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Re: (was DRAFMAN RATES) Drawing Presentations

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"Dennis S. Wish PE" wrote:

> Everything you said is true - no argument. However, there is more - I can
> produce a set of CAD drawings that are virtually indistiguishable from hand
> delineated methods. The tip-off is the perfection - manual drafting is
> imperfect, but any artform can be copied electronically.
> Years ago I found a handlettering font that mystified my clients and
> building officials who were sure the drawings were done by hand. This soon
> became common place and the "magic" was  gone.
> snip..

Speaking of hand letter fonts, I've been looking for one called heavy hand.
Anyone know of such. Also, what is the name of your "mystery" font Dennis?? (And
do I need to give you credit on my drawings if I use it?? :-)

> I was trained in architecture as well as engineering and believed that
> architects have a greater concern for presentation. My engineering side was
> more concerned with practicality and percision - not aesthetics. I've always
> taken great pride in the presentation of my work and believe that many of my
> clients were drawn to this. It was not a matter of how pretty it looked, but
> how well laid out the package was and the ease in which information could be
> located. Equally important was how easy it was to read - even computer
> generated hand lettering fonts can be difficult to read when numbers are
> used. Therefore, great strains were made to find the right lettering size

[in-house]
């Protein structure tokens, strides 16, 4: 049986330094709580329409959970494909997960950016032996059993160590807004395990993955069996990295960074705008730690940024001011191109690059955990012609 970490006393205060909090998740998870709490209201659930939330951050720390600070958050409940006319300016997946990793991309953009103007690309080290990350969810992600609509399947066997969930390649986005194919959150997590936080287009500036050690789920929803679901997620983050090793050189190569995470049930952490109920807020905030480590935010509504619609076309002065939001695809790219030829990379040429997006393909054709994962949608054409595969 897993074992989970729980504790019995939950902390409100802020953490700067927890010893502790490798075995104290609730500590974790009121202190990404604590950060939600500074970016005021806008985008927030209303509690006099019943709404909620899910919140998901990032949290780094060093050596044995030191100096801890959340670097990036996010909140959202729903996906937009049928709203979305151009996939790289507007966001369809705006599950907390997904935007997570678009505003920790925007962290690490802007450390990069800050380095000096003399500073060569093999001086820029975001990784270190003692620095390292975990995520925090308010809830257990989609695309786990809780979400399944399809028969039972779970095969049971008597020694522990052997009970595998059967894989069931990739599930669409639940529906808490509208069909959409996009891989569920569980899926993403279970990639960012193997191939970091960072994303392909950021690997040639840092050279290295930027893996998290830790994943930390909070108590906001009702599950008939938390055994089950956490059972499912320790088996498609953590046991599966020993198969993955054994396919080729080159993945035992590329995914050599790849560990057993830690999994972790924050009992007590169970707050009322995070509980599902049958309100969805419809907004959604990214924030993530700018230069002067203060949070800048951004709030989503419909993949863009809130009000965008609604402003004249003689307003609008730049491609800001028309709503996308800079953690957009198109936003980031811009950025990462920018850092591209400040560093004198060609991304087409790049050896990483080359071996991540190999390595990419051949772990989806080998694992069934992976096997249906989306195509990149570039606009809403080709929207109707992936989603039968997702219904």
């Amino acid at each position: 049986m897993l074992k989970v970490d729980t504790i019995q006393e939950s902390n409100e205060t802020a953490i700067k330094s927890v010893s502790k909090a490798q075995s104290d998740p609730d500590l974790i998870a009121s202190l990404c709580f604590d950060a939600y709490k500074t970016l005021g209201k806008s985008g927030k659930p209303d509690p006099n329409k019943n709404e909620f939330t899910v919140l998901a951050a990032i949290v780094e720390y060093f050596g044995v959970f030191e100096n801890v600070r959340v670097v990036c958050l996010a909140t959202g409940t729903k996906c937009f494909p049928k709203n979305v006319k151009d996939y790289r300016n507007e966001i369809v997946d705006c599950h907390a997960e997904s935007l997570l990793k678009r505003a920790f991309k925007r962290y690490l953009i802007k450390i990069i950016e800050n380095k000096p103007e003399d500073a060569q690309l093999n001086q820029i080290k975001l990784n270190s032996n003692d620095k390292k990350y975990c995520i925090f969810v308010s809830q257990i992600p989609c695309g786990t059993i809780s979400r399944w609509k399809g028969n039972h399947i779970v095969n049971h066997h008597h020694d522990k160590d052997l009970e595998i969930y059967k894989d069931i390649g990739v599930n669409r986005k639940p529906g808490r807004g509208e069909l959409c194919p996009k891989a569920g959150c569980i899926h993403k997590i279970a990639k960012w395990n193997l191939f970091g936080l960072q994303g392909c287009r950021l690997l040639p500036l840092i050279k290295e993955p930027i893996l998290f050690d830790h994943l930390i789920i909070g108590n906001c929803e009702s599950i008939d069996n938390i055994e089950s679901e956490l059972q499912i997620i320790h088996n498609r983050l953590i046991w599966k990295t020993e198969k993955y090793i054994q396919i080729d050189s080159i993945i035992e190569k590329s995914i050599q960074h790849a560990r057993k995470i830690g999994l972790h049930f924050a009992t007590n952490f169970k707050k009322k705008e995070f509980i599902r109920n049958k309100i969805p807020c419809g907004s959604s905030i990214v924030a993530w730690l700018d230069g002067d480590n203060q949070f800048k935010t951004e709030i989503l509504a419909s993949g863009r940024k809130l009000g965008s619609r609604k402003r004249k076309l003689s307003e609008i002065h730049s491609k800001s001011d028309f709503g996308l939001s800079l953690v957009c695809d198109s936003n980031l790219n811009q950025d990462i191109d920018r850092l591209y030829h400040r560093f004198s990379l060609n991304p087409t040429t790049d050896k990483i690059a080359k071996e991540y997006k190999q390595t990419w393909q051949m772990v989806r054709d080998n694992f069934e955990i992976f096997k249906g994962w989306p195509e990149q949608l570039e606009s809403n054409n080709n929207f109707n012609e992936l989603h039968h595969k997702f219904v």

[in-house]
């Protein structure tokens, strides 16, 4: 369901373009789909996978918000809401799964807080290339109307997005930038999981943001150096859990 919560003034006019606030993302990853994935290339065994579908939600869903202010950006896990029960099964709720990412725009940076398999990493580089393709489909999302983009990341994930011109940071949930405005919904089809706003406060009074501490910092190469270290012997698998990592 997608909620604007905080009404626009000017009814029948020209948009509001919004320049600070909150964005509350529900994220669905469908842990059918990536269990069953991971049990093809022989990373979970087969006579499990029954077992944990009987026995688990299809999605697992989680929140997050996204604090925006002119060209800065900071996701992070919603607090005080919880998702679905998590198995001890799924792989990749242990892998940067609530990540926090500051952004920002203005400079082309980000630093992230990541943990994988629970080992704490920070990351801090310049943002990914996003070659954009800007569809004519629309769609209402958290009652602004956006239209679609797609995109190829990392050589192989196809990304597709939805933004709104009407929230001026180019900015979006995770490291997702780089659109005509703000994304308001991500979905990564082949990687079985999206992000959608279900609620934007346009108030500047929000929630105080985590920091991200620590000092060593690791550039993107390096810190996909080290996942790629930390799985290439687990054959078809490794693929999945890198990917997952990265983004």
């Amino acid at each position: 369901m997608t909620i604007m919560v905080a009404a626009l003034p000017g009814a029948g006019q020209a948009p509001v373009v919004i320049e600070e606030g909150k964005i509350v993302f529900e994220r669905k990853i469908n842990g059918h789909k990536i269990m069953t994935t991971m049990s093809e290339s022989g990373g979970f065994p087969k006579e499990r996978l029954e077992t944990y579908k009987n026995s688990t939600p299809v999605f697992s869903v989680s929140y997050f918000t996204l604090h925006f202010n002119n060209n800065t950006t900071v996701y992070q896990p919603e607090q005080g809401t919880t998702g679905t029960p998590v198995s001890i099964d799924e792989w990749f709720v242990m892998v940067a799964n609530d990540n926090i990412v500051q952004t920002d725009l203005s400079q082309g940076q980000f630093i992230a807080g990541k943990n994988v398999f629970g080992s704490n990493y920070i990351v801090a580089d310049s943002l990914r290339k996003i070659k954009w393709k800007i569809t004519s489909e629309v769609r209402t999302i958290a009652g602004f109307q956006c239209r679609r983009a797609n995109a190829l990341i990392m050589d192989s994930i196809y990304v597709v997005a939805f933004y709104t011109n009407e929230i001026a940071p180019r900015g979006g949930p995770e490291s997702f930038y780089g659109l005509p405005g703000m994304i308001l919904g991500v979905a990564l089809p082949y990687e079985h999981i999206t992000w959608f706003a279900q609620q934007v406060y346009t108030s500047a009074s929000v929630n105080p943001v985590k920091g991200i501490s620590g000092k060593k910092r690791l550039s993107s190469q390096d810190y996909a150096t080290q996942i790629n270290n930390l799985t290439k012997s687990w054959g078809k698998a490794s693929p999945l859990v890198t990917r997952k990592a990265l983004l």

> for the font used (5/54" is now my standard for a san serif style and 3/32"
> for a hand lettering font).

I've never understood (completely) why some designers feel detailing for
buildings can be plopped onto sheets with no semblance of order. Drawings
following this method just feel utilitarian and severe. Details tell the story
of construction and should be much more than lumps of information. I understand
the "detail library" concept but surely this is a thing of the past. My first
experiences with "sticky back" and computer drawn sheets left me cold. It seems
our tools (CAD) are coming closer to how some of us old hand drafters prefer to
work. I imagine this has as much to do with maturing in the use of such tools as
it does in improvement of those packages. Anyway, I'm in agreement that
engineering presentation has been a less than stellar topic for our profession.

> The problem is not the tools, but the personal skills or lack there-of. The
> redeming factor is that if we can discuss this topic, there are still those
> engineers who have not forgotten the "art" of engineering. This won't die
> because of computers - they'll be reborn.
> Dennis S. Wish PE


snip text and three!! trailers... Dennis, Dennis Dennis !!!

Barry H. Welliver